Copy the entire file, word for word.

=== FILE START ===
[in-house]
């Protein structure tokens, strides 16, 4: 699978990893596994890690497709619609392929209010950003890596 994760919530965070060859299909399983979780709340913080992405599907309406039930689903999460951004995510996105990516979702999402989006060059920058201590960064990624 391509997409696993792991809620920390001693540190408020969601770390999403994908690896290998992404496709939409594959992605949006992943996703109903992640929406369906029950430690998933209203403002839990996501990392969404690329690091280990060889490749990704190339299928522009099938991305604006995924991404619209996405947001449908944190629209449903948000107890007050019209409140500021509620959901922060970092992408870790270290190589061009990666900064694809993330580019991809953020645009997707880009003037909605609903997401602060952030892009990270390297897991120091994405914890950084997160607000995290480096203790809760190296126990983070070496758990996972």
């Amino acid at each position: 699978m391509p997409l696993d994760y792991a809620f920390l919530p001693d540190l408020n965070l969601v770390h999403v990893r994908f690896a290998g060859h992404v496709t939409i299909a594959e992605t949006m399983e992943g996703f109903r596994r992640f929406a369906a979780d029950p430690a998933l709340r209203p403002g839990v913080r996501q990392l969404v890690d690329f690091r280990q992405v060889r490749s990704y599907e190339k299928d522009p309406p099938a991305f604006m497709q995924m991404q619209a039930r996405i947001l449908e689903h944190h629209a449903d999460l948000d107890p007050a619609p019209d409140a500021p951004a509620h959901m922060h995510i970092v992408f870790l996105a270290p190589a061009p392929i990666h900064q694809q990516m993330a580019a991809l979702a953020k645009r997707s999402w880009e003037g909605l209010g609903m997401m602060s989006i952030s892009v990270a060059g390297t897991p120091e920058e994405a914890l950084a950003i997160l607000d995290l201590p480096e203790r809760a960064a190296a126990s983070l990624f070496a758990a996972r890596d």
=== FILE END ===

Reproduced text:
[in-house]
């Protein structure tokens, strides 16, 4: 699978990893596994890690497709619609392929209010950003890596 994760919530965070060859299909399983979780709340913080992405599907309406039930689903999460951004995510996105990516979702999402989006060059920058201590960064990624 391509997409696993792991809620920390001693540190408020969601770390999403994908690896290998992404496709939409594959992605949006992943996703109903992640929406369906029950430690998933209203403002839990996501990392969404690329690091280990060889490749990704190339299928522009099938991305604006995924991404619209996405947001449908944190629209449903948000107890007050019209409140500021509620959901922060970092992408870790270290190589061009990666900064694809993330580019991809953020645009997707880009003037909605609903997401602060952030892009990270390297897991120091994405914890950084997160607000995290480096203790809760190296126990983070070496758990996972």
């Amino acid at each position: 699978m391509p997409l696993d994760y792991a809620f920390l919530p001693d540190l408020n965070l969601v770390h999403v990893r994908f690896a290998g060859h992404v496709t939409i299909a594959e992605t949006m399983e992943g996703f109903r596994r992640f929406a369906a979780d029950p430690a998933l709340r209203p403002g839990v913080r996501q990392l969404v890690d690329f690091r280990q992405v060889r490749s990704y599907e190339k299928d522009p309406p099938a991305f604006m497709q995924m991404q619209a039930r996405i947001l449908e689903h944190h629209a449903d999460l948000d107890p007050a619609p019209d409140a500021p951004a509620h959901m922060h995510i970092v992408f870790l996105a270290p190589a061009p392929i990666h900064q694809q990516m993330a580019a991809l979702a953020k645009r997707s999402w880009e003037g909605l209010g609903m997401m602060s989006i952030s892009v990270a060059g390297t897991p120091e920058e994405a914890l950084a950003i997160l607000d995290l201590p480096e203790r809760a960064a190296a126990s983070l990624f070496a758990a996972r890596d």